But Fresh Market is not primarily an eatery; it is a gourmet grocery. Based in Greensboro, North Carolina, Fresh Market has 120 stores throughout the United States, and plans to have 500 eventually. Each store has several departments: meat, seafood, prepared foods, deli and cheese, a bakery, coffee, candy and a floral shop. The whole back wall is meat and seafood, which delights my carnivore wife. There are also two long rows of cheeses. You can read more about their stores at http://www.thefreshmarket.com/
Since I have been a vegan since January, I am looking at the breads and coffees. There are also ethnic sections that I find interesting. There’s an Indian section, a Mexican section, a long row of pastas and sauces, and an Asian section. I’m sure that I will find some good stuff here in the future, but my initial reaction is that there are critical things missing. For instance, I do not see Fantastic Foods products. Their meatless taco filling is a tasty addition to a vegan Mexican meal, and can easily be picked up at Ozark in Fayetteville or Cooks in Rogers. I look for Newman’s Own Sockarooni pasta sauce to check the price. We use it extensively at our home, so I know the pricing well. It’s $4 per bottle compared to about $2 at Wal-Mart.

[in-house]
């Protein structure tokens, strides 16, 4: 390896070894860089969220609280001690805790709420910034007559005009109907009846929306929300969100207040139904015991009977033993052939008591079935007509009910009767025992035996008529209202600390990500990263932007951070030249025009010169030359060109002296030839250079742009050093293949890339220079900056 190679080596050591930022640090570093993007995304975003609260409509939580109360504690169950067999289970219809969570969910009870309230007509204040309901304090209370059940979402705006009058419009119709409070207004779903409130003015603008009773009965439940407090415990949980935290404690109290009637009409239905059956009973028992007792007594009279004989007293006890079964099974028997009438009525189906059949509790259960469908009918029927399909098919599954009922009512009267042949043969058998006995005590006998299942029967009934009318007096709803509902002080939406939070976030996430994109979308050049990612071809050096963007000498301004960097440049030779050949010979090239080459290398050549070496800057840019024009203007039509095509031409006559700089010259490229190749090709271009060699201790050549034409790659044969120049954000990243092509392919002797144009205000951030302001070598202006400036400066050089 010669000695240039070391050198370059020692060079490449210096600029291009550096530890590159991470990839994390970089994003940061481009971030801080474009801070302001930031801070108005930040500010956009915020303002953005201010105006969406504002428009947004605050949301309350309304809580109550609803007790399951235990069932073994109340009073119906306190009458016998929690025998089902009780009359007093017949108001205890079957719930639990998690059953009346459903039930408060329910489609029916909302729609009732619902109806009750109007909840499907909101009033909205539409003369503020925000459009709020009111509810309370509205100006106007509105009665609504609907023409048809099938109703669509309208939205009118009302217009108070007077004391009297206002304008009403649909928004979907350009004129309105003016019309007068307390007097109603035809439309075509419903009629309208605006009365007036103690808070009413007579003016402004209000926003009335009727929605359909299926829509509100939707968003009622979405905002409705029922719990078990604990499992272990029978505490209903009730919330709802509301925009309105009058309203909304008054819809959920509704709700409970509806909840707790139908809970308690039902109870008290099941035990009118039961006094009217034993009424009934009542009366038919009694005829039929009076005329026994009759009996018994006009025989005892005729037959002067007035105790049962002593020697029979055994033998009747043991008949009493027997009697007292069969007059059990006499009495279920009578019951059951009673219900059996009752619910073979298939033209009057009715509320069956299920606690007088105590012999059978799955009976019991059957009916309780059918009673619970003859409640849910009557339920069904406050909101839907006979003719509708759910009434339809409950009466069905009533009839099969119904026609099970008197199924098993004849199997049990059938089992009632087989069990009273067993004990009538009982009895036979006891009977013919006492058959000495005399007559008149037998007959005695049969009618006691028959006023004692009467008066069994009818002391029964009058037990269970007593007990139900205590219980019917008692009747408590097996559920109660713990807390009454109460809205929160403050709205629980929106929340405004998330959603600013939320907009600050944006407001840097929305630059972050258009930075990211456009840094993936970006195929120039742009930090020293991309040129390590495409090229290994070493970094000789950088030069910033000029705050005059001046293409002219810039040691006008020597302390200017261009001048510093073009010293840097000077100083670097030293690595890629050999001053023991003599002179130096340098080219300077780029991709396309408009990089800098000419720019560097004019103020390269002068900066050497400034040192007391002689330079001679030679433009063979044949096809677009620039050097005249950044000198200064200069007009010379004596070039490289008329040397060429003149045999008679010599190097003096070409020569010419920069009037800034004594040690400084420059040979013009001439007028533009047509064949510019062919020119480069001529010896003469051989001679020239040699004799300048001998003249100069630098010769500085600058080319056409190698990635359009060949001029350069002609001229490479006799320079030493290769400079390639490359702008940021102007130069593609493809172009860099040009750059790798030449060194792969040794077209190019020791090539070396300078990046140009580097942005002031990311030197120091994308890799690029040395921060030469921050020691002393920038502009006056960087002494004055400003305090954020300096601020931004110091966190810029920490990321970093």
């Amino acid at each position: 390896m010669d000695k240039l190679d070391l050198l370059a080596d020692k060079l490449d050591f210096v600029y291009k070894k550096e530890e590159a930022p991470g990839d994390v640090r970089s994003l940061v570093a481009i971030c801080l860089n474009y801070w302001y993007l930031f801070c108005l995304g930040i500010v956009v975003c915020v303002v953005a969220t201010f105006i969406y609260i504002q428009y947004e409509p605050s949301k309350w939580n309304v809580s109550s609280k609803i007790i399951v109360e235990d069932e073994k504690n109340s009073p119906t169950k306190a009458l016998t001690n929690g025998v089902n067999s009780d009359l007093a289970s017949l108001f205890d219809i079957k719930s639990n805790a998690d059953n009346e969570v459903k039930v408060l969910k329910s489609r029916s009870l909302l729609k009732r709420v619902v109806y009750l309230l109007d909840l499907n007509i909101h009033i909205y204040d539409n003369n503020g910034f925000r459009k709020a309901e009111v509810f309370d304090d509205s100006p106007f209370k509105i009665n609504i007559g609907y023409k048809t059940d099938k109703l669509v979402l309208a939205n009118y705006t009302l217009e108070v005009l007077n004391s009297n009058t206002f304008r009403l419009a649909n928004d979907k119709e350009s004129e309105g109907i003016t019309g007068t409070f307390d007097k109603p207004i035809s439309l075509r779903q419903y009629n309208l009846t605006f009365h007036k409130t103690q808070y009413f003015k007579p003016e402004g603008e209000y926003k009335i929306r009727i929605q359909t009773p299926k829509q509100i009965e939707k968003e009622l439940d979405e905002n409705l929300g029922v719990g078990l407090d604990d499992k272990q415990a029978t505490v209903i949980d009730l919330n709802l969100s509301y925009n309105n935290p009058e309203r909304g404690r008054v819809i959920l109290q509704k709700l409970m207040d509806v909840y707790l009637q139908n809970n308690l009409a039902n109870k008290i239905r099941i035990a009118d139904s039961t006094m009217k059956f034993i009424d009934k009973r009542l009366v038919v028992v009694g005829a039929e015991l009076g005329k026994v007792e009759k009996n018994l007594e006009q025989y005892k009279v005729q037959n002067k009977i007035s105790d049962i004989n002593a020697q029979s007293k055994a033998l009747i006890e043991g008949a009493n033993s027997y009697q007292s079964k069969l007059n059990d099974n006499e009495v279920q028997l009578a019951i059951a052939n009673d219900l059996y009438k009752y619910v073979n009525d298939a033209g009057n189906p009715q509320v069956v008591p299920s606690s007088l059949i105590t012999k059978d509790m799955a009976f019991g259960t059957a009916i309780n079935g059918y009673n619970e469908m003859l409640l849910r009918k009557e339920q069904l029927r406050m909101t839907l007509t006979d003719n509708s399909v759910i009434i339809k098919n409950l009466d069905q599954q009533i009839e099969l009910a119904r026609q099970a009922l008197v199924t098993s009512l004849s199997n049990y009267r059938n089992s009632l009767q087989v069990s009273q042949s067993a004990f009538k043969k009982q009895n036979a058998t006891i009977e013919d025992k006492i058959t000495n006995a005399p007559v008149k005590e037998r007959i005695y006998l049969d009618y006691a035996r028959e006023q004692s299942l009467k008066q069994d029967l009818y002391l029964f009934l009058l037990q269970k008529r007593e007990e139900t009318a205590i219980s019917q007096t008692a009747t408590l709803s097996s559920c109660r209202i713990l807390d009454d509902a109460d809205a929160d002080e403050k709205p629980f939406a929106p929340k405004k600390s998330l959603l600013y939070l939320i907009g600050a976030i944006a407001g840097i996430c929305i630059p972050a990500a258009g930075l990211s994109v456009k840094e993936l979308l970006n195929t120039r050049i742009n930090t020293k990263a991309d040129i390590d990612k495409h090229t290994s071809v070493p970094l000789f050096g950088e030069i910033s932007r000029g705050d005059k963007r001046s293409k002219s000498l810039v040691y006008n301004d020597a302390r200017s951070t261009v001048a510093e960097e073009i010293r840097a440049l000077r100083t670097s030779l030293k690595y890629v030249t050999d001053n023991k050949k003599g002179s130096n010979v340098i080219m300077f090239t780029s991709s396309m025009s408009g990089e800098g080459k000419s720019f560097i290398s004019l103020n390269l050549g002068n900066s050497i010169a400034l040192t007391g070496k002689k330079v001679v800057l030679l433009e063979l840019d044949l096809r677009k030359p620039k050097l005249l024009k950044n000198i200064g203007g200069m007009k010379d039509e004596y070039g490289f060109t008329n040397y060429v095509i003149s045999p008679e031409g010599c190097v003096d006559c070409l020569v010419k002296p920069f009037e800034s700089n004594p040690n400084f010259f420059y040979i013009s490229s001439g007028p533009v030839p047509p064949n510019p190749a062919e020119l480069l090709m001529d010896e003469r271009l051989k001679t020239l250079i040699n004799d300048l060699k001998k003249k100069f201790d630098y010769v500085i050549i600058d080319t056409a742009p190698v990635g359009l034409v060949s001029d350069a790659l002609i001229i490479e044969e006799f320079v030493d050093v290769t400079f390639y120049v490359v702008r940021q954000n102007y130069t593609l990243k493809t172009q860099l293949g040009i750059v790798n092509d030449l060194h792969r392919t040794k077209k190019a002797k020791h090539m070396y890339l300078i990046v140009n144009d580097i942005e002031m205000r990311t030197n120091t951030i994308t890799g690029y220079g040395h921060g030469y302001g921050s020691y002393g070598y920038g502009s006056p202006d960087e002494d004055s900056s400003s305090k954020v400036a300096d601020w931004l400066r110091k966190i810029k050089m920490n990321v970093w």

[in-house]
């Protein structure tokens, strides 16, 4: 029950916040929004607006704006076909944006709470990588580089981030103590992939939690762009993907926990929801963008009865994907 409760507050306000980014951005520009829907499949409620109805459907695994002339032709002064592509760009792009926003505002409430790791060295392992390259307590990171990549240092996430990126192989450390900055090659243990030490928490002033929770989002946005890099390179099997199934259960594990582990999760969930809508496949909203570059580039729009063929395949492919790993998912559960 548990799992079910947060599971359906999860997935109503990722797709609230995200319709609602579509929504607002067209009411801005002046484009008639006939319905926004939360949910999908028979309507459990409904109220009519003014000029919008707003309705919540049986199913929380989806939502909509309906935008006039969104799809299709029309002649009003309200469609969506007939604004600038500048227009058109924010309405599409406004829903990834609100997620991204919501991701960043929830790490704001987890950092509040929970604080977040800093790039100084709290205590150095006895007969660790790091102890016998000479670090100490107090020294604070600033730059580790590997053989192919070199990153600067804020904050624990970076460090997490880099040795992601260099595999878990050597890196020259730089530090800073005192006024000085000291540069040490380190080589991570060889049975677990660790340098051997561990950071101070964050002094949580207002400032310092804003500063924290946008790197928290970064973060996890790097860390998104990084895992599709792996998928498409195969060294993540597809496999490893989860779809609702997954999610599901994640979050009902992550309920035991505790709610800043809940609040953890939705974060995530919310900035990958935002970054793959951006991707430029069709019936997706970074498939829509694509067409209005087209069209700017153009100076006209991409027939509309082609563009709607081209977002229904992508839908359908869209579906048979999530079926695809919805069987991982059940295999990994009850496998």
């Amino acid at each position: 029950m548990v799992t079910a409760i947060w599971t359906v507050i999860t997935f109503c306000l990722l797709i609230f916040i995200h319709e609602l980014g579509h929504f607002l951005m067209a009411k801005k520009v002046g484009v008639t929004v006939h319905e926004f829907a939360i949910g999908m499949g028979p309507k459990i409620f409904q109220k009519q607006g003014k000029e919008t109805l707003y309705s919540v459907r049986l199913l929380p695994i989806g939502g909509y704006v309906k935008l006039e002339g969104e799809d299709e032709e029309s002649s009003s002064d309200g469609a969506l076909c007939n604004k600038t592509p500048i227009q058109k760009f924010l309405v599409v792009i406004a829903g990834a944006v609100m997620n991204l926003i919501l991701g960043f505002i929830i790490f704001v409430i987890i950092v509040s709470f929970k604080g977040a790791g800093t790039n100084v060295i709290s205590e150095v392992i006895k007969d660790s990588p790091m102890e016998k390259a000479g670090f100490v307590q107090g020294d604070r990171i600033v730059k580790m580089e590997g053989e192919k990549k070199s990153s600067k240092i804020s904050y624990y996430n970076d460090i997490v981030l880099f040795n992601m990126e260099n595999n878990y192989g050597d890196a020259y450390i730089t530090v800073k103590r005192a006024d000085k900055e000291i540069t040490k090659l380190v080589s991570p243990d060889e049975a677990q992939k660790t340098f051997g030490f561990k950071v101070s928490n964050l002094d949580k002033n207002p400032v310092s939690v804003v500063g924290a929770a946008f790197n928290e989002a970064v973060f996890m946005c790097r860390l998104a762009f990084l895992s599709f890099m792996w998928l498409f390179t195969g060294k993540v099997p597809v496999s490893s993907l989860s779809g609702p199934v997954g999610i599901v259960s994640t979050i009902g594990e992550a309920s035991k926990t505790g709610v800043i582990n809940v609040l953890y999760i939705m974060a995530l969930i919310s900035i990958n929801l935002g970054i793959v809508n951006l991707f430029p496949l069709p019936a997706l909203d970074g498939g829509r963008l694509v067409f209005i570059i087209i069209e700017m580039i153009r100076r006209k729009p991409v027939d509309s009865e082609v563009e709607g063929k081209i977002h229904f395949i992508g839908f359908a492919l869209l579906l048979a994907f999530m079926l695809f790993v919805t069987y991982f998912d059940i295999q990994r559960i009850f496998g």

I do buy a bag of Airship’s Black Apple Dark Roast, whole bean coffee. The floor person tells me that it was roasted in Bentonville two days ago. The flavor is highly aromatic and I cannot wait to sample it. I also pick up an Artisan Multigrain baguette. My wife gets some baby back ribs to go. We also get an apple pie since they are on sale for $5 and look delicious.